AKC Breed Category
Though intimidating, Beaucerons are known as sensitive companions who pick up on the moods of their owners. Beaucerons are bold, energetic, and playful with their favorite people. They are devoted to their families, but standoffish with strangers until they size them up as friend rather than foe.
Are Beaucerons Good with Kids? While devoted to the kids of their family, Beaucerons are likely to herd them and won't tolerate mistreatment. They are also very large and may unintentionally knock over small children. The breed is best suited to families with teens who are experienced dog handlers.
(Note: Every dog has a unique personality and distinct life experiences that affect his disposition. As a rule, adults should always supervise playdates between kids and their four-legged friends.)
Are Beaucerons Good with Other Pets? Beaucerons shouldn't live with other pets. They are too dominant to cohabitate peaceably with other dogs and may view cats and other small animals as prey.
Beaucerons are highly protective of their flocks, whether they are sheep or people.
Are Beaucerons Good Guard Dogs? Beaucerons are excellent watchdogs and guard dogs. They will bark ferociously when strangers approach their territory. Intimidating both in appearance and action, Beaucerons will put themselves between their owners and danger without hesitation.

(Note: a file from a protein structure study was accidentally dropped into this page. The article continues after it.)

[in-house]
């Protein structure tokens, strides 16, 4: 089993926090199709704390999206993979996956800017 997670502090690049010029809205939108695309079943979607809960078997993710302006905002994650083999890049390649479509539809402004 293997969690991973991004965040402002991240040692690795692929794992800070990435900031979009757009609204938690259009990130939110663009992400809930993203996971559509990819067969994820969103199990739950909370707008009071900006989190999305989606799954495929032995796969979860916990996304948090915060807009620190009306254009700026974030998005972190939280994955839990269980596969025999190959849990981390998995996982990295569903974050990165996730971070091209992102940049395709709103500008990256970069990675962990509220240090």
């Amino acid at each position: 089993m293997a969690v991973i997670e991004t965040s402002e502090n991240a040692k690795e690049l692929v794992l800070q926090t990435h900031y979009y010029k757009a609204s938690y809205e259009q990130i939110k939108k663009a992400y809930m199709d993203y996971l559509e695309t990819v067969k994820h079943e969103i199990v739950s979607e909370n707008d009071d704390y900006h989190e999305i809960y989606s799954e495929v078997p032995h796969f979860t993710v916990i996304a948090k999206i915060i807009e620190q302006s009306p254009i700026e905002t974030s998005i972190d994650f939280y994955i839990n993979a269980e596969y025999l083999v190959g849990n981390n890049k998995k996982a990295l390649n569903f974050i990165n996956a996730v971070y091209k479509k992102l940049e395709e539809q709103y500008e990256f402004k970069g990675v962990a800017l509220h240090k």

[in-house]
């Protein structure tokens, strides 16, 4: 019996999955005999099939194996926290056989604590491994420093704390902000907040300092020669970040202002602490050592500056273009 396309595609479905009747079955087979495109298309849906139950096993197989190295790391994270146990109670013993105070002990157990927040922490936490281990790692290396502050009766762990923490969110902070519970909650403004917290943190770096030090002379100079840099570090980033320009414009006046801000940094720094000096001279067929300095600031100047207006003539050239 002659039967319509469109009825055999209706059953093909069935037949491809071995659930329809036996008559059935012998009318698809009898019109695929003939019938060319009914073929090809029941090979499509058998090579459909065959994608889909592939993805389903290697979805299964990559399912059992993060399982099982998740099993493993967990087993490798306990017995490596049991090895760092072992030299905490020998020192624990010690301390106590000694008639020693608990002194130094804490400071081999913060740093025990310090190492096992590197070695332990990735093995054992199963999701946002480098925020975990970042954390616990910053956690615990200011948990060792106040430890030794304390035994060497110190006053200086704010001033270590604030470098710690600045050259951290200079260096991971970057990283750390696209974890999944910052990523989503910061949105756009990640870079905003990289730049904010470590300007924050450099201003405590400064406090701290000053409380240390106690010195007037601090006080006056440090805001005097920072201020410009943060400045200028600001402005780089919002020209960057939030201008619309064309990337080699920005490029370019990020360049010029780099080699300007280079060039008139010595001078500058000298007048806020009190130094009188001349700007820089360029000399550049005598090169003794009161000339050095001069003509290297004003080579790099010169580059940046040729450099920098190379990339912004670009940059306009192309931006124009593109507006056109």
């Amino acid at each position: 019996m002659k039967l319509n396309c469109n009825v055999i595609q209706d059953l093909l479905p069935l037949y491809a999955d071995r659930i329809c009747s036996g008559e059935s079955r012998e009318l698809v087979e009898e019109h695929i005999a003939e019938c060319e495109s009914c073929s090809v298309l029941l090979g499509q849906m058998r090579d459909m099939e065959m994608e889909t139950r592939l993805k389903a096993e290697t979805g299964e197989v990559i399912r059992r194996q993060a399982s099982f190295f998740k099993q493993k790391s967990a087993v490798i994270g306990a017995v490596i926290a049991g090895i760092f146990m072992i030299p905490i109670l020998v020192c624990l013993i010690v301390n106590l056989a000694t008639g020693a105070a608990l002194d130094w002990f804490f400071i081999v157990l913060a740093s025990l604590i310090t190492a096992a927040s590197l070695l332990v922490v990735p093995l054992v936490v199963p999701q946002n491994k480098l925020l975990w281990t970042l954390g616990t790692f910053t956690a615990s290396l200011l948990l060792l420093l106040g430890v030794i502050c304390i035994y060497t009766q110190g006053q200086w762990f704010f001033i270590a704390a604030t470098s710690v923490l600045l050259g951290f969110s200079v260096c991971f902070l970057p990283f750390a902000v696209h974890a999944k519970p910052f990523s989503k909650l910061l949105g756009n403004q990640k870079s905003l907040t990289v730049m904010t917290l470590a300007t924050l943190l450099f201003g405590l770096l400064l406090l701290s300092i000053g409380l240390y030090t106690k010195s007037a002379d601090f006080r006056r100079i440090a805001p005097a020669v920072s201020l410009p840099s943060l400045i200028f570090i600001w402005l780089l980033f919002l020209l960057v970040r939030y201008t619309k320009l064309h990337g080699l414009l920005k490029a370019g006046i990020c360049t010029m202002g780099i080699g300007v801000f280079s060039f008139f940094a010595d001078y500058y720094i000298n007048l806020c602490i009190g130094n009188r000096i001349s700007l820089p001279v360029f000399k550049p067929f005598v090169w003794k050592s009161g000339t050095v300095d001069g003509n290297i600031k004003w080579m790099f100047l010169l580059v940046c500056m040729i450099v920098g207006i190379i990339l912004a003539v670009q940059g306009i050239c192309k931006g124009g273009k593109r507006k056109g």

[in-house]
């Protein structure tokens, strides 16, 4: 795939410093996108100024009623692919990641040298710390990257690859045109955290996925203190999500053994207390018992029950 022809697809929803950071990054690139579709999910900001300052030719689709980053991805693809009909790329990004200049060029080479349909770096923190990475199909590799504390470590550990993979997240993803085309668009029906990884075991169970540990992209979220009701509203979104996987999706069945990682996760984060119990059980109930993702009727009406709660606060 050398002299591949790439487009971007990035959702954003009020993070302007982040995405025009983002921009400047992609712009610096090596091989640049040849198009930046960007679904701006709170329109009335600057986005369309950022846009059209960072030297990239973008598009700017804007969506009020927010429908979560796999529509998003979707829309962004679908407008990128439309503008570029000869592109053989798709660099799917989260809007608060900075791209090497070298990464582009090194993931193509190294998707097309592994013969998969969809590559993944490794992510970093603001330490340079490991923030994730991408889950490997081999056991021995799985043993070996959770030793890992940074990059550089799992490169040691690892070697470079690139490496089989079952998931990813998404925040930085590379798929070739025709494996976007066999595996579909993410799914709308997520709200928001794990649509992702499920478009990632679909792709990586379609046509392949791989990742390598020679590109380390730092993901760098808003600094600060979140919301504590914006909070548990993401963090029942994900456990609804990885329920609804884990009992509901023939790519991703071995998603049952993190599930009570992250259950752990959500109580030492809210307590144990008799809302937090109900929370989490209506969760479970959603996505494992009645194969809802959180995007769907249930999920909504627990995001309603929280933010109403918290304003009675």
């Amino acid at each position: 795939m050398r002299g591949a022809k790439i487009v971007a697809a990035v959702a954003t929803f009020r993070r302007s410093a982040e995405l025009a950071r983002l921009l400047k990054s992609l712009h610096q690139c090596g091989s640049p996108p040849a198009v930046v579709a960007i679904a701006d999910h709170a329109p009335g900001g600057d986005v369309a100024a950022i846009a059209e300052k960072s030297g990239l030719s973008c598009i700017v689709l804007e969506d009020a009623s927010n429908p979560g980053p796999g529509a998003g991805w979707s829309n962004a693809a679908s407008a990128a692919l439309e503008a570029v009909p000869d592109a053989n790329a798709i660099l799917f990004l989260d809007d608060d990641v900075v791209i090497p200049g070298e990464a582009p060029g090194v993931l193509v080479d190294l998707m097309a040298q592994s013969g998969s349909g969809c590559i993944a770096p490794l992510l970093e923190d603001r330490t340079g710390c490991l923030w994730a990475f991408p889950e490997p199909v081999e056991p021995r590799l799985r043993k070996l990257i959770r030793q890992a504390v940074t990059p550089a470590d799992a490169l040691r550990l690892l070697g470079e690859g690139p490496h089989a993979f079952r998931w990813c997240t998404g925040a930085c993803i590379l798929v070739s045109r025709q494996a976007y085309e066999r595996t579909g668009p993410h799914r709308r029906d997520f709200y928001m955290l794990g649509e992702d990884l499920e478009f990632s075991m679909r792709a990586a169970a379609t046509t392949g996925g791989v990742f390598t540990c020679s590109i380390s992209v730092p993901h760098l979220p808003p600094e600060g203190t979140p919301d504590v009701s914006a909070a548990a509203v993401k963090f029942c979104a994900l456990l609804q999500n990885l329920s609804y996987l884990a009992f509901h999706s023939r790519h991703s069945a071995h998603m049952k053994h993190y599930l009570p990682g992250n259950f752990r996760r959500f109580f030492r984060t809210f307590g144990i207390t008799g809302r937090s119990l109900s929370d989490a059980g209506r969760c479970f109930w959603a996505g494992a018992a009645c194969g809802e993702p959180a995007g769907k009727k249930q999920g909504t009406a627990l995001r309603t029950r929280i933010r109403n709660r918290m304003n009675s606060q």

Beaucerons are one of the most energetic dog breeds and require owners who can take them out for hours of vigorous exercise every day. With enough exercise, however, they will happily rest in their dog bed at the end of each day.
- High energy
- Challenging to train
- Assertive and strong-willed
- Require extensive socialization so they are well-mannered with strangers and other dogs
- Prone to boredom when not kept active and mentally engaged
- Destructive when bored
- Prone to barking
Though a hardy breed, Beaucerons should live indoors with their families. This dog gets bored when left alone and will find a way out of the yard in search of adventure—which is unsafe for himself and others. Beaucerons do best when they have access to a large yard or acres of property where they can play, run, herd, and train under their owner's watchful eye.
Beaucerons should be outdoors for most of the day with their owners. This breed flourishes when they are working hard, whether they are running for miles, learning a new agility skill, or herding sheep.
A healthy, adult Beauceron requires two to three hours of vigorous physical activity each day, in addition to training and walks. It's important they have active owners with the time and energy to take them running, biking, or hiking for miles.
Beaucerons have the stamina to herd through long days and across distances of up to 50 miles.
Activity distance rating